Gangnam Style, the Korean rap video that has garnered a ka-jillion hits on YouTube since its release in July, has most certainly raised the cool quotient of a nation many Americans associate primarily with electronic gadgets and a demilitarized zone.
Now it's sparking interest among potential travelers who want to experience Gangnam Style for themselves.
The exuberant dance video starring Korean rapper Psy (short for Psycho) was shot in various locations in and around Seoul's tony Gangnam (literally "south of the river") neighborhood. On Friday, the artist appeared on the Today show performing his bouncy pony romp. The next day, Saturday Night Live did a send-up of the video, ending with an appearance by the artist.
With more than 220 million hits on YouTube, the video 's been great publicity for Korea tourism, which hasn't always been an easy sell to American travelers.
"A lot of people are wanting to visit that district of Seoul and tour operators are developing tours around it," says Luis Maravi, marketing manager for the Korea Tourism Organization in New York.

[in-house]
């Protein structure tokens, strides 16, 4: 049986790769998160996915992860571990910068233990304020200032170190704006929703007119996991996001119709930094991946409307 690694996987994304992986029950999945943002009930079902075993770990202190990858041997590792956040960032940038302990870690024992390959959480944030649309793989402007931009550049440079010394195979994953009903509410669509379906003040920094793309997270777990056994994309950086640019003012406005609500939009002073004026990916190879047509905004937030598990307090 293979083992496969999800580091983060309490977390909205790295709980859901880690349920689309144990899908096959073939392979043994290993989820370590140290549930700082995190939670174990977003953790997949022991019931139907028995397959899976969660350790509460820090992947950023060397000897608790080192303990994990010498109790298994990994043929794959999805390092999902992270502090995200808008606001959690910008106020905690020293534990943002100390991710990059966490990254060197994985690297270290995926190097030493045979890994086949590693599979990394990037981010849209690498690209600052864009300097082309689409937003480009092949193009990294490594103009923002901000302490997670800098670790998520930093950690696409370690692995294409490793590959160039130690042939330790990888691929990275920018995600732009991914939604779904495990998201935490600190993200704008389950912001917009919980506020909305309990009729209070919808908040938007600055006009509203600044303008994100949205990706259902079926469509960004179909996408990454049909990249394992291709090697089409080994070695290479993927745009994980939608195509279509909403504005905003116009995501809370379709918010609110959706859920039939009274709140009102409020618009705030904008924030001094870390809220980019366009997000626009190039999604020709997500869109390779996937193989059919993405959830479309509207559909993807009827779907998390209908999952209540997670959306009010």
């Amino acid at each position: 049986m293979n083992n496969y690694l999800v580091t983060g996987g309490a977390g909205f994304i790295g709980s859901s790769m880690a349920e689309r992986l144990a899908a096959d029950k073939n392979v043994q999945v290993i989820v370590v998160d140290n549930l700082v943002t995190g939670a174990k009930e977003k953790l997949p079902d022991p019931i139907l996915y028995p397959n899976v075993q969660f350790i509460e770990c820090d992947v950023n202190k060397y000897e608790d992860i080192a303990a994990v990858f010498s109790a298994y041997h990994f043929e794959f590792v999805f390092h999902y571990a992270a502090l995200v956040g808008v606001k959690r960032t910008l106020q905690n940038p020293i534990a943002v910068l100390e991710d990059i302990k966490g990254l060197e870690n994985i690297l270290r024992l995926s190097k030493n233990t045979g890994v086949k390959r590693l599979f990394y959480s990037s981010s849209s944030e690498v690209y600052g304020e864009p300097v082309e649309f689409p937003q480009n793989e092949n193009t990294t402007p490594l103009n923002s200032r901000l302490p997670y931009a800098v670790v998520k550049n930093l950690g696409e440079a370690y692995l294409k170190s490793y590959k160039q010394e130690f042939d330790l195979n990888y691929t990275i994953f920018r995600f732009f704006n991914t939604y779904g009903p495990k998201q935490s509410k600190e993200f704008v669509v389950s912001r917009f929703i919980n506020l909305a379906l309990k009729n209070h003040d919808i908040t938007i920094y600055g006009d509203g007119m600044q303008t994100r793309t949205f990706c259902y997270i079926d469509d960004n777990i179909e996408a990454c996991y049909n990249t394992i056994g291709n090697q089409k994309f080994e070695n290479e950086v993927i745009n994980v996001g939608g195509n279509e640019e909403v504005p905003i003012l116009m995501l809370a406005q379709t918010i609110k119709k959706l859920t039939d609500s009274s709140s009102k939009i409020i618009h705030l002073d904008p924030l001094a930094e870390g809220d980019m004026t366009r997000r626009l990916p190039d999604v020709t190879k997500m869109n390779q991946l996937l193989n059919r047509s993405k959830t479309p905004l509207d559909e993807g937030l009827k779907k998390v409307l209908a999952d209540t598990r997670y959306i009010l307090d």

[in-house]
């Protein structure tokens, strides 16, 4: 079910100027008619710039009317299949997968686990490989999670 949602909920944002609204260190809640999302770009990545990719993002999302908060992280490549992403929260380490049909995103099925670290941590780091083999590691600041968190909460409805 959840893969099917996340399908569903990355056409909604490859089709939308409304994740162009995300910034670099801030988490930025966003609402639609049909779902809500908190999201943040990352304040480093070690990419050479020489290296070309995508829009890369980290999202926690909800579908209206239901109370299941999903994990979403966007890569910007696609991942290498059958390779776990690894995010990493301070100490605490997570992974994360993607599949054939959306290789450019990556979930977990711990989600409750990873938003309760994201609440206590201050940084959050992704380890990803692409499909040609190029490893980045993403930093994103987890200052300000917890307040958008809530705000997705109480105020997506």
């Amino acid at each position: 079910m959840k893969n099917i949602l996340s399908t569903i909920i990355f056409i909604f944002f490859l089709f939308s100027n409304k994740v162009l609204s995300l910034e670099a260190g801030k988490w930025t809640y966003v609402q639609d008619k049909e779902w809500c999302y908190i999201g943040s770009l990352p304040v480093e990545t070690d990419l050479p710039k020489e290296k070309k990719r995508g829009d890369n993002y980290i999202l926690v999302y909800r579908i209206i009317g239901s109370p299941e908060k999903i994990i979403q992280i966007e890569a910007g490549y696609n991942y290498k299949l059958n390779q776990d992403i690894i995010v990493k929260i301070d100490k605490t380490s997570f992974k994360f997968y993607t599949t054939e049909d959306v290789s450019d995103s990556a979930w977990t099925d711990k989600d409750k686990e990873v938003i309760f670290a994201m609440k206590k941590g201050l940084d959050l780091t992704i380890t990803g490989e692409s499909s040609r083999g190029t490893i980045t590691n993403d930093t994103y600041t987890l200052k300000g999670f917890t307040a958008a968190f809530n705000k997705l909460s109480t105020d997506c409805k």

The 15-square-mile neighborhood is the capital's financial center and, as portrayed in the Gangnam Style video, a Rodeo Drive/Park Avenue-style hub of conspicuous consumption. Seven percent of the nation's GDP is concentrated in the area, Maravi says.
For its part, the tourism office has posted a suggested itinerary for a fun day in Gangnam: Start with a relaxing spa treatment followed by lunch in a good restaurant and then it's off to the mall for shopping. And, if you're feeling lucky, some gaming (the mall has a foreigners-only casino).
The USA is the third largest inbound market to South Korea -- 650,000 visited in 2011 â?? but many of those are business, not leisure, travelers.
"We would like those numbers to be higher, but we compete with bigger better-known neighbors," Maravi says.
Perhaps the Gangnam Style sensation will help change that.
"I think (the video) is popular because it's fun to watch," Maravi says. "It has a catchy beat. And it's not a complicated dance."
Can he do it?
"Guilty as charged," he says.
First Coast News